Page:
A draftsman, printmaker, architect, and archaeologist, Giovanni Battista Piranesi (1720–78) is best known today as the virtuoso etcher of the immersive and captivating Views of Rome and the darkly inventive Imaginary Prisons. Yet Carolyn Yerkes and Heather Hyde Minor argue that his single greatest art form—one that combined his obsessions most powerfully and that he pursued throughout his career—was the book. Piranesi Unbound provides a fundamental reinterpretation of Piranesi by recognizing him, first and foremost, as a writer, illustrator, printer, and publisher of books.
Featuring nearly two hundred of Piranesi’s engravings and drawings, including some that have never been published before, this visually stunning book returns Piranesi’s artworks to the context for which he originally produced them: a dozen volumes that combine text and image, archaeology and imagination, erudition and humor. Drawing on new research, Piranesi Unbound uncovers the social networks in which Piranesi published, including the readers who bought, read, and debated his books. It reveals his habit of raiding the wastepaper pile for cast-off sheets upon which to draw and fuse printed images and texts. It shows how, even after his books were bound, they were subject to change by Piranesi and others as pages were torn out and added.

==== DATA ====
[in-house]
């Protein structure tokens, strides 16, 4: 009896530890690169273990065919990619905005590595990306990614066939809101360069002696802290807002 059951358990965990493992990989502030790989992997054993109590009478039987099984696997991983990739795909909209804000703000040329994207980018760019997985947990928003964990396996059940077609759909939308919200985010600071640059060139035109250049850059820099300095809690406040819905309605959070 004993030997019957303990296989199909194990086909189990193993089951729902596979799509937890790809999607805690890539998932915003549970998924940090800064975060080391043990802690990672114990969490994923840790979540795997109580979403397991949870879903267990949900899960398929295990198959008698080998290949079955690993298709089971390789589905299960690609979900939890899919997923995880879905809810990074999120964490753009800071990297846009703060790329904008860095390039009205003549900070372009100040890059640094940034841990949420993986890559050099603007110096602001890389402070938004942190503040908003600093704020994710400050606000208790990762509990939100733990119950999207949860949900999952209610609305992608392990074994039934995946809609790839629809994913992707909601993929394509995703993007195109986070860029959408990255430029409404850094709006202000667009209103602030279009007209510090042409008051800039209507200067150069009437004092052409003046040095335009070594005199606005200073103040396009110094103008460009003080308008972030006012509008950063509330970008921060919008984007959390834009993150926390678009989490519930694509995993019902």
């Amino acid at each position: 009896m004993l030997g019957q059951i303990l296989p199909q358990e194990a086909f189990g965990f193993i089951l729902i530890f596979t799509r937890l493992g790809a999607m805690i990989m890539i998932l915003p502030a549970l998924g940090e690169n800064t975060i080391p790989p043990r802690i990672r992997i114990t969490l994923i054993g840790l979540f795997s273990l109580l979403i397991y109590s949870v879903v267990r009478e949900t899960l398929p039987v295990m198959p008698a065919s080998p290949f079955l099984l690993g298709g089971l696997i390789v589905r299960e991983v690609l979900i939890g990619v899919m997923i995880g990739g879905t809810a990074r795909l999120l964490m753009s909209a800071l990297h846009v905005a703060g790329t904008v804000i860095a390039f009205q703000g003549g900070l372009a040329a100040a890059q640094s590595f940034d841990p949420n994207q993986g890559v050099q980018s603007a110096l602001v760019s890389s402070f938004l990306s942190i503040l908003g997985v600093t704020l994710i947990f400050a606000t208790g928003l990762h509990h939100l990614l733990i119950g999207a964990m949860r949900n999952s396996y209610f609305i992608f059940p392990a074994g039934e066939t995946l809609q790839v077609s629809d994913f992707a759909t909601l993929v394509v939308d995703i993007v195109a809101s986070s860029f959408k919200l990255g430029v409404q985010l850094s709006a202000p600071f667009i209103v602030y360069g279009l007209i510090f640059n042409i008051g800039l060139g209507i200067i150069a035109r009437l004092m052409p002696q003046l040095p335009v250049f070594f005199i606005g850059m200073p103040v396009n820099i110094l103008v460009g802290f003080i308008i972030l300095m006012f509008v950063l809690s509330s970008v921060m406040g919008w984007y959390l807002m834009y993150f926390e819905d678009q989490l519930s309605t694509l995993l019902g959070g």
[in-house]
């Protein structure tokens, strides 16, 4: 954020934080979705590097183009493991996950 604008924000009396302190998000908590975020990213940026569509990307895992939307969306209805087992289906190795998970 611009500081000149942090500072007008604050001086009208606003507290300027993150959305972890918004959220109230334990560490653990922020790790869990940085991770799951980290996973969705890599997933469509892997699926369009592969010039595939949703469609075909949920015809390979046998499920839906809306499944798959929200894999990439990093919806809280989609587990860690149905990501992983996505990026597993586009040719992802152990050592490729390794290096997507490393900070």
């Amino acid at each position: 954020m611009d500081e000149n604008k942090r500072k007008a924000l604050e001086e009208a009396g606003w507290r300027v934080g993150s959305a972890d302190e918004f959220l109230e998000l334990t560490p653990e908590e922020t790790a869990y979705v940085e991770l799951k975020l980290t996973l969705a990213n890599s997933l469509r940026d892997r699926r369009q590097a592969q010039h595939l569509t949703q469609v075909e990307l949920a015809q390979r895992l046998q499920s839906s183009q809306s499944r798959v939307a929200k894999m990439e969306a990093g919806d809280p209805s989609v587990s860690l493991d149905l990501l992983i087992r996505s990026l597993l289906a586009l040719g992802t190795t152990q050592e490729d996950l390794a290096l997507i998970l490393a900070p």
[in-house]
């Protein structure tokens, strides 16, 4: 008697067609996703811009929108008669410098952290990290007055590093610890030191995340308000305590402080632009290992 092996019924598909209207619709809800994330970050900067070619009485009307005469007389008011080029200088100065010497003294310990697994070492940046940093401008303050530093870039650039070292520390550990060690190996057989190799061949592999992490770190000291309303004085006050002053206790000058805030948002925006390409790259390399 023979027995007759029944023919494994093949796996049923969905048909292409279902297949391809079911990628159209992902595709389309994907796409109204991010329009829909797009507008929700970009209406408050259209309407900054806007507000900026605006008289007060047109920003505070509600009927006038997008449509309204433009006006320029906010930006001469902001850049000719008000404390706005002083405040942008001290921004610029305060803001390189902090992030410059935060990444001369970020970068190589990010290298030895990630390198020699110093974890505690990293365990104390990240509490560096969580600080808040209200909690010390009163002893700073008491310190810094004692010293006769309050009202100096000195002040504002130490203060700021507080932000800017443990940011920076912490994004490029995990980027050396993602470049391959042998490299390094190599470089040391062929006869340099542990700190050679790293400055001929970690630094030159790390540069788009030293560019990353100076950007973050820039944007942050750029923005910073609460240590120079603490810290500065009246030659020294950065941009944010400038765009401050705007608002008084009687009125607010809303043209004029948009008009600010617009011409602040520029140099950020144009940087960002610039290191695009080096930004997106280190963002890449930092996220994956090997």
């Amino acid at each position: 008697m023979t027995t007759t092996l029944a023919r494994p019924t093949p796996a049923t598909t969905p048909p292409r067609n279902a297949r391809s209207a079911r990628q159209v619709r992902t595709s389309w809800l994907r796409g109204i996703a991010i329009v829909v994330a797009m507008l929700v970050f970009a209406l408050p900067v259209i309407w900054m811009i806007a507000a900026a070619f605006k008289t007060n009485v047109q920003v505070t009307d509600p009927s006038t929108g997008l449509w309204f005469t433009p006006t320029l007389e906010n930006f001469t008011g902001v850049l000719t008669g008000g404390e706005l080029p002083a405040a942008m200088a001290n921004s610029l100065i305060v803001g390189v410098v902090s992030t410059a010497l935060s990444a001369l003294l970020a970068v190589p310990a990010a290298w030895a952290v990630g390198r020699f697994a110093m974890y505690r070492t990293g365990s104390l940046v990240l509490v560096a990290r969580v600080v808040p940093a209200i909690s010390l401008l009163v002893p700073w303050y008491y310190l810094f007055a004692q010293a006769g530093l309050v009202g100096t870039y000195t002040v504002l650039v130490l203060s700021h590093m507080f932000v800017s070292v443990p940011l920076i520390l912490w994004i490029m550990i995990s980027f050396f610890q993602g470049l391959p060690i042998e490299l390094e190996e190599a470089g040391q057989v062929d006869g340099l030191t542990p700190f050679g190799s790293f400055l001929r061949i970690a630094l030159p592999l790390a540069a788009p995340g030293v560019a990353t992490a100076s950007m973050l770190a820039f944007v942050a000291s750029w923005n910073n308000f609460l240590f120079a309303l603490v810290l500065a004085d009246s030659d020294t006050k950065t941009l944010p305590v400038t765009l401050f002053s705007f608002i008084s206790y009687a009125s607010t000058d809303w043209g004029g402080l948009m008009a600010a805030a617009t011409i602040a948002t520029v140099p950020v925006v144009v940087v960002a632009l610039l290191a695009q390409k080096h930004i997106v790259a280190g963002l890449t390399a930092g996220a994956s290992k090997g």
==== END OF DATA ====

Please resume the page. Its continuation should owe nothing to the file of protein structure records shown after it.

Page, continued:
The first major exploration of the lives of Piranesi’s books, Piranesi Unbound reimagines the full range of the artist’s creativity by showing how it is inextricably bound to his career as a maker of books.
Carolyn Yerkes is associate professor of early modern architecture at Princeton University and the author of Drawing after Architecture. Heather Hyde Minor is professor of art history at the University of Notre Dame. She is the author of Piranesi’s Lost Words and The Culture of Architecture in Enlightenment Rome.
Use code UND-FG for 30% off Piranesi Unbound and free shipping through 11/30/20.